Police officers are seen at the scene of blast at Sayidka Junction following a car bomb on Saturday June 15, 2019. Photo credit/ Said Yusuf Warsame.
Police officers are seen at the scene of blast at Sayidka Junction following a car bomb on Saturday June 15, 2019. Photo credit/ Said Yusuf Warsame.

MOGADISHU, Somalia, 15 June, 2019 – Somali Journalists Syndicate (SJS) strongly condemns the police assault, firing live ammunition at journalists and denial of access, after a group of journalists went to report following a car bombing at Sayidka Junction near the Parliament Building in Mogadishu on Saturday 15 June, 2019.

At 02.10pm local time, police at the Sayidka checkpoint stopped Al-Jazeera Arabic’s correspondent, Jama Nur Ahmed; Al-Jazeera English, Mohamed Abdihakim Ismail; Reuters Photojournalist and reporter, Feisal Omar; AFP Videographer, Abdirazak Hussein Farah and Sadaq Mohamed Mohamud, Anadolu cameraman as they were trying to reach the site of the car bombing.

When the journalists tried to explain to the police about their reporting mission, a police officer fired two bullets on air and then pointed his rifle on Jama Nur’s head, according to Jama Nur Ahmed and two other colleagues who spoke to Somali Journalists Syndicate (SJS).

The journalists said the police officers told them they had orders restricting journalist coverage at the scenes of attacks and threatened that any journalist who tries to film will either be shot dead or his/her equipment will be broken resulting the journalists to return back from the scene.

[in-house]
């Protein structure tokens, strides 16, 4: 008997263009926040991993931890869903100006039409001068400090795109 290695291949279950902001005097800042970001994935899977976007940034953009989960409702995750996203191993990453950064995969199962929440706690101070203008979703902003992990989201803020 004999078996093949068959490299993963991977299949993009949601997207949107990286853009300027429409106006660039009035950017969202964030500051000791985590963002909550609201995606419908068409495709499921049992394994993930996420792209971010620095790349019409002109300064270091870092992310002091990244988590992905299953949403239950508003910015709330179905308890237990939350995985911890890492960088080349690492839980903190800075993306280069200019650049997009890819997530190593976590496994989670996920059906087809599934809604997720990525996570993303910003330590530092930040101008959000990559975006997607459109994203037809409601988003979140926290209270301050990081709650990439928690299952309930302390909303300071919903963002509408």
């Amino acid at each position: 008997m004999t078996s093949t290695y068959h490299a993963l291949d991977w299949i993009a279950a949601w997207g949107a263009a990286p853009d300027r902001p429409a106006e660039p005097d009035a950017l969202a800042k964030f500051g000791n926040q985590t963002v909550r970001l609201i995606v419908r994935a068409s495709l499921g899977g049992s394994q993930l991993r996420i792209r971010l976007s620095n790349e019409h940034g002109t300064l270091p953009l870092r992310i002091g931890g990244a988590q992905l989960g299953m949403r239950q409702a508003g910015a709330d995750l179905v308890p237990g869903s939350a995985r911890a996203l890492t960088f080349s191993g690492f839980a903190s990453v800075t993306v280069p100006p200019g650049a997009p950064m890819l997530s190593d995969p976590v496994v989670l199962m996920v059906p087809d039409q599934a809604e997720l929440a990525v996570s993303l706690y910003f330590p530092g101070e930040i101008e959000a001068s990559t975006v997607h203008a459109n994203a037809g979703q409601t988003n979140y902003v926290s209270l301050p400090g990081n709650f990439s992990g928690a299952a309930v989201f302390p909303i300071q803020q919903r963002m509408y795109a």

“Police informed us that they have orders to deny journalists from accessing the scene and shoot any journalist who films or takes photos during bombings,” Jama Nur Ahmed of Al-Jazeera told SJS “Even, a member of the police fired live bullets at us endangering our lives. Thanks God no journalist was hurt.”

“The police are treating the journalists as criminals. This is not the first time we encounter such a problem. Whenever we go to report places of explosions the police block our access,” Feisal Omar of Reuters told SJS “We cannot report freely.”

Minutes later, a group of other journalists including European Pressphoto Agency (EPA) photographer, Said Yusuf Warsame and Reuters Videographer, Abdirahman Hussein among others were denied access as they tried to reach the blast site.

“Police pointed their guns at us as we approached the Sayidka Junction. We left the place without doing any job,” Said Yusuf Warsame of EPA told SJS.

Somali Journalsits Syndicate (SJS) calls the Ministry of Information, Police Commissioner and the Office of the Prime Minister to open a proper investigation into today’s act of shooting and violence against the journalists and take appropriate steps against those responsible.

SJS condemns the police brutality and obstruction of journalists’ access to information including reaching and reporting from places of important newsy incidents which is a basic constitutional right.

“This is a symptom of a worsening situation against journalists in Somalia where impunity has been prevalent. We call the highest offices of the government including that of the Office of the Prime Minister to intervene in order for the journalists to report freely and accurately without fear,” Somali Journalists Syndicate (SJS) said.

On May 14, police confiscated journalists’ equipment and detained a cameraman while beating up two others during when a group of journalists went to report from a blast site in Warta Nabadda district in Mogadishu.